I'm totally screwing this up.
     
  7. dvdhawk

    dvdhawk

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    #1. iMac had (past tense), so what computer are you using Garage Band with now?

    #2. Good, they should be TRS. The Tip at the Headphone jack should be the right channel, the Ring should be the left channel, and the sleeve the common ground to both channels. The input on the computer soundcard should theoretically be the same two unbalanced channels - but looking for a much colder signal. I'm hoping you haven't cooked it.

    #3. When you say reading "1/3 of the way up on all the meters", is that on the Yamaha or in MixCraft?

    #4. The AFL and PFL buttons, or 'Solo' buttons as some mixers would call them are for the purpose of soloing one (or more) channels, auxes, subgroups through the headphone jack ONLY. This lets you hear those specific things in your headphones without in any way altering your live mix, or in your case recording. If you're trying to record from the headphone jack none of the AFL or PFL buttons should be pressed. The channels typically have PFL buttons (Pre Fader Listen), this means you're eavesdropping on the signal even before it goes through the EQ, or the fader. When you're listening to something PFL, moving the sliders up and down, and changing the EQ would NOT be heard through the headphone jack. The Auxes on your board are AFL (After Fader Listen), so any changes you made in volume would be reflected in what comes out of the headphone jack. It looks like you have a choice of which way to Solo the Main - either PFL or AFL.

    ALSO: Pressing the AFL/PFL button right below your meters can be very useful in setting your gain correctly in just a few seconds.
    Step 1. Press that AFL / PFL button below the meters
    Step 2. Set your Red ST Master Fader to Unity (where the 0 {zero} mark is)
    Step 3. with the Gain on Channel 1 all the way down - plug a sound source into Channel 1
    Step 4. Set your Channel 1 Fader to Unity
    Step 5. Press the PFL button on Channel 1
    Step 6. Gradually turn up the Gain on Channel 1 until your meters indicate a good strong signal averaging between the -7 and the 0, without clipping into the red (much).
    Step 7. Release the PFL button on Channel 1
    Repeat Steps 3-7 for all other inputs.

    It's looks like a lot of steps, but it seriously only takes a few seconds per channel. Once you've done this you'll have the cleanest possible signal and you can mix with the faders and not have to re-adjust your Gains unless there is a drastic change in level. The occasional red light is no reason to panic, but if they are peaking frequently and/or intensely, it's time to trim the Gain back on the offending source. If you've done this and you're still not getting sufficient level to your record, it's definitely a problem downstream and pushing these levels beyond this point will do nothing back make matters worse.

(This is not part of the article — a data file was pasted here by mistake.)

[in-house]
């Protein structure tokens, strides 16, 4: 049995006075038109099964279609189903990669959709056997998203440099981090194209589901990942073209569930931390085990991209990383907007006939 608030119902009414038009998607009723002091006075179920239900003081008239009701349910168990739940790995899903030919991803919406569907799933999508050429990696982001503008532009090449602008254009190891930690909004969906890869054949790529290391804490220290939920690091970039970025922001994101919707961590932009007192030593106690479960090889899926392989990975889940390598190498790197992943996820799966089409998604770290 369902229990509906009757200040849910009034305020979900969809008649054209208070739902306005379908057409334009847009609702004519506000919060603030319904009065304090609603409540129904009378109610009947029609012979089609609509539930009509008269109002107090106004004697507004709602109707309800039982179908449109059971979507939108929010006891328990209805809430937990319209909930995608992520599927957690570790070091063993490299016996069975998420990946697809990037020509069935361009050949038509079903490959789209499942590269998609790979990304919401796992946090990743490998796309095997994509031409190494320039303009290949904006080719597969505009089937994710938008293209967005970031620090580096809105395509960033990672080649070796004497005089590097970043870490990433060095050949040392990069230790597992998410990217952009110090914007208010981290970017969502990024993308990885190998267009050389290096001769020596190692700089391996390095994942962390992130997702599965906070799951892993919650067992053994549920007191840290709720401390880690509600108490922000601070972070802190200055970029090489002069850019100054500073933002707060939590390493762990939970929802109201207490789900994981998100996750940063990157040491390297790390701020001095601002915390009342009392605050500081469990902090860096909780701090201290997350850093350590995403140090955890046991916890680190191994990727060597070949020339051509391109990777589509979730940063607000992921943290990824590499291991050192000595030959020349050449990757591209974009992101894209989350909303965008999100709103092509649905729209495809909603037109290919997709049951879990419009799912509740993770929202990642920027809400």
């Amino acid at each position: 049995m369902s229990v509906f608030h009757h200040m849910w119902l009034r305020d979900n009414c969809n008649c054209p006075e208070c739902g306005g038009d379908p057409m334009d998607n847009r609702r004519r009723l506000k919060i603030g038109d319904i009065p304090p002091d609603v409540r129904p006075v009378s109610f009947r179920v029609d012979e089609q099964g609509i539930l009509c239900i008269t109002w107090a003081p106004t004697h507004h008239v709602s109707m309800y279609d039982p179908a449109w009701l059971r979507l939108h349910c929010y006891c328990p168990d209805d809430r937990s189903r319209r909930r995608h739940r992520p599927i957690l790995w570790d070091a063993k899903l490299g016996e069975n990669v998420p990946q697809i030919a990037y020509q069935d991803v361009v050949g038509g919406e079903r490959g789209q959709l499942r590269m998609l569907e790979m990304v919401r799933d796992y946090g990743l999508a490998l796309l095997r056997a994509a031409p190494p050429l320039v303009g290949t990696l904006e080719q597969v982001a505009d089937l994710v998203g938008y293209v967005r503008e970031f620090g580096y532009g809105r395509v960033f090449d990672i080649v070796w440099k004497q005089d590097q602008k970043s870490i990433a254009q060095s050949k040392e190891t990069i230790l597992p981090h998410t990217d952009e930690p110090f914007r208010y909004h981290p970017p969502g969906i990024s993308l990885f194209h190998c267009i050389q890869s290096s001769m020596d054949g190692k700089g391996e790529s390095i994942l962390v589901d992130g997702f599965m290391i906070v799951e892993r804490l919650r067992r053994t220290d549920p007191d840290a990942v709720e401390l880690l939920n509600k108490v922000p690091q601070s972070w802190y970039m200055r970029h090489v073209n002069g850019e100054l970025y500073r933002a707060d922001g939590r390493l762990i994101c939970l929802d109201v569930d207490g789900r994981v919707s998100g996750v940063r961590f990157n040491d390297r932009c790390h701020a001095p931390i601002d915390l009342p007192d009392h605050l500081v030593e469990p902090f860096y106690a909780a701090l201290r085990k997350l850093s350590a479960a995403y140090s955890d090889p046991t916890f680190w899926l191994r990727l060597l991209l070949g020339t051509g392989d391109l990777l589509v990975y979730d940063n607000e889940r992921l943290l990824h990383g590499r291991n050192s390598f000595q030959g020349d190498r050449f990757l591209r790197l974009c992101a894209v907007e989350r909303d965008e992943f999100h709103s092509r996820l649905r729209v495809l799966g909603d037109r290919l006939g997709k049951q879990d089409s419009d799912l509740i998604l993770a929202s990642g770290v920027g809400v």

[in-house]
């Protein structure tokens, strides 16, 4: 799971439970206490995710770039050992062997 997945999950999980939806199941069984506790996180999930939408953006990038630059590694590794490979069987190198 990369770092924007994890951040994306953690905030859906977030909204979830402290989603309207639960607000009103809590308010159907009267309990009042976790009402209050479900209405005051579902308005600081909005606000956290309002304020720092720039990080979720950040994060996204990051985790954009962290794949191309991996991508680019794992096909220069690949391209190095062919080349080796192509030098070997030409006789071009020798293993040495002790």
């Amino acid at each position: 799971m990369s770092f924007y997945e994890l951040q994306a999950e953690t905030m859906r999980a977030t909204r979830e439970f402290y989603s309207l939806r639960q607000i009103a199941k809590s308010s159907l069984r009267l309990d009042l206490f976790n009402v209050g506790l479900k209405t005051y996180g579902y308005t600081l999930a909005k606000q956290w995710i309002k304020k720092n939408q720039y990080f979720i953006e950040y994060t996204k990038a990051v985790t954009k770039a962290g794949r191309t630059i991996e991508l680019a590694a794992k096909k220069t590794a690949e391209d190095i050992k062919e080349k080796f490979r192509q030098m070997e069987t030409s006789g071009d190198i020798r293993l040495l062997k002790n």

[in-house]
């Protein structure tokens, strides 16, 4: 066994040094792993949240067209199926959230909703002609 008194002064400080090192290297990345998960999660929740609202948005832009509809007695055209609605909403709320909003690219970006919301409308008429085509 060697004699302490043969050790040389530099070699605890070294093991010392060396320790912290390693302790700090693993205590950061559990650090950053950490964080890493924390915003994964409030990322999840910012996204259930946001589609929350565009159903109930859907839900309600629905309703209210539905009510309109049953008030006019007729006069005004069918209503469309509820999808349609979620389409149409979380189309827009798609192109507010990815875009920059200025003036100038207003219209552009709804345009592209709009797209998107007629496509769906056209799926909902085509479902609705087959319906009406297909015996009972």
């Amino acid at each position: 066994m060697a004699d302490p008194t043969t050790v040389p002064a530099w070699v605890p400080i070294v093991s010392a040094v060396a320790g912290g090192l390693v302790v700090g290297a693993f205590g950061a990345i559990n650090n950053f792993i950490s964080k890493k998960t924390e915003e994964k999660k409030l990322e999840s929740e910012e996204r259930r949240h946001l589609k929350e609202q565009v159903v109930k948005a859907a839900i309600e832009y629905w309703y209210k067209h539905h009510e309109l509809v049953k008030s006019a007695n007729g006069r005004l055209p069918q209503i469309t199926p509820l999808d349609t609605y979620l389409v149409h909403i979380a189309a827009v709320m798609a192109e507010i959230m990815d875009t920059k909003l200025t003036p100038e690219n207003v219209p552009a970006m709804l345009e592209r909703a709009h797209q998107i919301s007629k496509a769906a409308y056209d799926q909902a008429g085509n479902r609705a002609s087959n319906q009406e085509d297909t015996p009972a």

This whole headphone jack for AFL / PFL listening is possibly part of your problem. One wrong button pressed, and you're not getting what you want at the headphone jack. Your average headphone amp puts out WAY too much power to drive an input cleanly which can easily overload (and possibly damage) your computer input. And garden-variety headphone amps are not known for their fidelity. Strike 3.

    # Dedicated outputs: I would be much more in favor of using the RCA Record Outputs on the mixer which are intended for this purpose. They are going to present a level that is much more compatible with your input. Don't let the fact that they're designed for old-school recorders discourage their use, the -10dB level they put out is still industry standard for unbalanced inputs, as opposed to the several milliwatts you're getting from the headphone amp. (on your Yamaha, these outs are not affected by changes to the Red Master ST fader or EQ unlike the ST Out L/R and ST Sub Out L/R which will change with the Master ST - but again at +4dB are likely too hot for computer inputs to take cleanly)

    #Compressor: You are very much misunderstanding what the compressor does. This has already gotten lengthy, so in a nutshell, compressors (especially one-knob compressors), take very loud signals and subdue them in proportion to their loudness - the opposite of what you need here.

    If you've got speakers hooked up to the mixer and everything sounds good, you should have the exact same mix happening at the Record Outs at a reasonable level for the computer input. If you're not getting good clean signal in the DAW, you need to go over the input settings on the computer itself and then MixCraft's Input/Output settings. And there's always a possibility you've blasted the input on the computer soundcard with too much wattage for too long and done some damage.

    Good luck, I hope that makes some sense. Carry on, and report back with your findings.
     
    Last edited: Jun 1, 2013
  8. inhissteps33

    inhissteps33